“Cancer is a disease of genes,” says dermatology professor Howard Chang, MD, PhD. So for healthy cells to turn malignant something must go wrong with their genes, right? Not necessarily.
Cancer is often caused by permanent alterations or damage to cells’ DNA — commonly referred to as genetic mutations — but mutations aren't the entire story. There's another major component to genetic regulation called epigenetics. Broadly stated, that's a collection of processes that control or modify gene behavior without damaging the genes themselves. For example, chemical interactions can change which genes are turned “on” in a cell and thereby change its activity, or even what type of cell it becomes.
“All the cells in the body have the same genes, but of course your eye is not the same as your liver,” Chang said. “Cells choose to turn on some sets of genes and not other sets.”
Chang is a leader in the area of cancer epigenetics who has co-authored many publications and developed tools that aid other researchers. For example, Chang is the co-creator of a next-generation test for scanning DNA to assess which of its genes are activated. Called “ATAC-seq” (Assay for Transposase-Accessible Chromatin with high throughput sequencing), the technique represents an astonishing technological leap; it is one million times more sensitive, 100 times faster and it needs only 1,000th the sample size of the previous DNA scanning assay.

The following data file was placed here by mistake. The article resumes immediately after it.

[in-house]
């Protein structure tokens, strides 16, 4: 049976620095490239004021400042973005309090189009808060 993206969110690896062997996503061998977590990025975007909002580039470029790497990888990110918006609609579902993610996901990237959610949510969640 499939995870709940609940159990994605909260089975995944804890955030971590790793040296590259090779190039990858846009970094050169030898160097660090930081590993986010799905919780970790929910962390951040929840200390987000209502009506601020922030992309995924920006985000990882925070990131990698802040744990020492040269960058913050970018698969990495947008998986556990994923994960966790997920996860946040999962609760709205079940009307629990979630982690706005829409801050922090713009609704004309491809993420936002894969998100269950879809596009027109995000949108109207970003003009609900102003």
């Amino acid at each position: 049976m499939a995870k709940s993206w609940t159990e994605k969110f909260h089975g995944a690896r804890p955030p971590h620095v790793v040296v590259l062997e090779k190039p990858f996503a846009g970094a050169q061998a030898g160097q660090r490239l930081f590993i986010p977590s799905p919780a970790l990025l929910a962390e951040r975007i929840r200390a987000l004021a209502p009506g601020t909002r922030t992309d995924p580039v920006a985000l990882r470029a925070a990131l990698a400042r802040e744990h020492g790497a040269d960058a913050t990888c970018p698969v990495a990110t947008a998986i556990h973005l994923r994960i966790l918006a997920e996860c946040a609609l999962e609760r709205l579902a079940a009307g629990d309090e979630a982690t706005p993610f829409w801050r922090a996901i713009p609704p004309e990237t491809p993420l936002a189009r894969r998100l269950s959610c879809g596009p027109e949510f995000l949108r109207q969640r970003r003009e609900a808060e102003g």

Chang describes the technique as essentially “spray-painting” chromosomes with an engineered enzyme that adheres only to active genes. ATAC-seq enables researchers to map a cell’s genetic activity and try to decipher which genes control which characteristics or activities. In cancer, ATAC-seq is also used to identify potential targets for drugs and other therapies.
Learn more about ATAC-seq and some of the epigenetic research that Chang and his colleagues are conducting at Stanford in the Spring 2017 edition of SCI News, the community newsletter of the Stanford Cancer Institute.
Previously: Caught in the act! Fast, cheap, high-resolution, easy way to tell which genes a cell is using
Magnified image of cells, visualized with a Stanford invention called ATAC-seq, courtesy of Howard Chang